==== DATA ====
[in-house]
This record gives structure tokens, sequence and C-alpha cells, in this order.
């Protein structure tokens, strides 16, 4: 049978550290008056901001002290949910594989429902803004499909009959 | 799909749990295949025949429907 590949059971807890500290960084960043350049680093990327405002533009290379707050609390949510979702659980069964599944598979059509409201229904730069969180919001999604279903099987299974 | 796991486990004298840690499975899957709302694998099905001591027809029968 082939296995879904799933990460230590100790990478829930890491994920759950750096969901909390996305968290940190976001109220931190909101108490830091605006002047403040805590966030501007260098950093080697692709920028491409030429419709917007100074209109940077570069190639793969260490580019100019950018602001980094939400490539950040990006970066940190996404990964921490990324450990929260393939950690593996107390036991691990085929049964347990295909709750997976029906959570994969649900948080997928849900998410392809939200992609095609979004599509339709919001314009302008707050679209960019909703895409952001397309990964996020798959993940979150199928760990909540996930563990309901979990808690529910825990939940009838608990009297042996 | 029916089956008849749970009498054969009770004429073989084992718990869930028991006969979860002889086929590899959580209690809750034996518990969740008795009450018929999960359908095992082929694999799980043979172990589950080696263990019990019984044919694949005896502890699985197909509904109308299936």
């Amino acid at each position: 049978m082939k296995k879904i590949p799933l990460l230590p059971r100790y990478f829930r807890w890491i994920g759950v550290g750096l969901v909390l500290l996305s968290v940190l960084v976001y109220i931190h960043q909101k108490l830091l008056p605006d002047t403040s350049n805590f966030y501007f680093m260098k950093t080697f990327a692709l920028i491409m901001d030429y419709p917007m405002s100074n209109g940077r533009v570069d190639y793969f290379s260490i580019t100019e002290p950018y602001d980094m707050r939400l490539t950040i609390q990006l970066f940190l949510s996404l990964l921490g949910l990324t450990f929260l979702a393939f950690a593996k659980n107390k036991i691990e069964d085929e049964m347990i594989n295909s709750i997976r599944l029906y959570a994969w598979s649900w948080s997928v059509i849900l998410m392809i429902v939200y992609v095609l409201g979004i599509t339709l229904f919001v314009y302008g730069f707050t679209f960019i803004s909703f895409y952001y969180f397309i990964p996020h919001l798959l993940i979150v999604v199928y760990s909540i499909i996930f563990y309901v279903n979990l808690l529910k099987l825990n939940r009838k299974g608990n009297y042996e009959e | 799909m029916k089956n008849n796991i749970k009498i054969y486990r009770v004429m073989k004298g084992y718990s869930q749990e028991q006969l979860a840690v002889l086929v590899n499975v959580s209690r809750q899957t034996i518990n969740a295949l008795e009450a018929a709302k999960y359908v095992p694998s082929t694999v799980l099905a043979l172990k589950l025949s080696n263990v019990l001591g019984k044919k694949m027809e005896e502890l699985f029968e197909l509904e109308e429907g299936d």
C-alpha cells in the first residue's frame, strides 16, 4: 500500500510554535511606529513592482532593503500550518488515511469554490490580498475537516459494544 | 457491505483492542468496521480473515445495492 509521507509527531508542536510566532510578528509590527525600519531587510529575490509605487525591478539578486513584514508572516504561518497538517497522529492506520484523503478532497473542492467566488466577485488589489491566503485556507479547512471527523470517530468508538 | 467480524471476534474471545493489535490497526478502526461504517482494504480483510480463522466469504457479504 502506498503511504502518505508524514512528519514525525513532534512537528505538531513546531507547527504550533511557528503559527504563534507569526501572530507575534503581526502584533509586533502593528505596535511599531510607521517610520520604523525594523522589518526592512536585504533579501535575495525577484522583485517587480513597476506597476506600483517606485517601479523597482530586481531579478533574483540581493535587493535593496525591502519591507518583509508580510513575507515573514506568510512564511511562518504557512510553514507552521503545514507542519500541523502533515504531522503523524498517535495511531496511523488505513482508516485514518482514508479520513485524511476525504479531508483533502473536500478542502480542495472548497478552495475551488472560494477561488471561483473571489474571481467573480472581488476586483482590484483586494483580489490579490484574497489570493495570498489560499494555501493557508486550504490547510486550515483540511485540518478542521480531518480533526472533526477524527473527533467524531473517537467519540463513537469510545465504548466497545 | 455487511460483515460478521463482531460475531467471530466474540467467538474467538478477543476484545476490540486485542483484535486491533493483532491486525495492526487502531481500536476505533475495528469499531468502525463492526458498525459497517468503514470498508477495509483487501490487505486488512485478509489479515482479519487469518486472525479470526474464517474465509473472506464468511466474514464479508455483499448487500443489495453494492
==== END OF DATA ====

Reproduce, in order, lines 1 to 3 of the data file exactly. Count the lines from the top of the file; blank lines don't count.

[in-house]
This record gives structure tokens, sequence and C-alpha cells, in this order.
């Protein structure tokens, strides 16, 4: 049978550290008056901001002290949910594989429902803004499909009959 | 799909749990295949025949429907 590949059971807890500290960084960043350049680093990327405002533009290379707050609390949510979702659980069964599944598979059509409201229904730069969180919001999604279903099987299974 | 796991486990004298840690499975899957709302694998099905001591027809029968 082939296995879904799933990460230590100790990478829930890491994920759950750096969901909390996305968290940190976001109220931190909101108490830091605006002047403040805590966030501007260098950093080697692709920028491409030429419709917007100074209109940077570069190639793969260490580019100019950018602001980094939400490539950040990006970066940190996404990964921490990324450990929260393939950690593996107390036991691990085929049964347990295909709750997976029906959570994969649900948080997928849900998410392809939200992609095609979004599509339709919001314009302008707050679209960019909703895409952001397309990964996020798959993940979150199928760990909540996930563990309901979990808690529910825990939940009838608990009297042996 | 029916089956008849749970009498054969009770004429073989084992718990869930028991006969979860002889086929590899959580209690809750034996518990969740008795009450018929999960359908095992082929694999799980043979172990589950080696263990019990019984044919694949005896502890699985197909509904109308299936």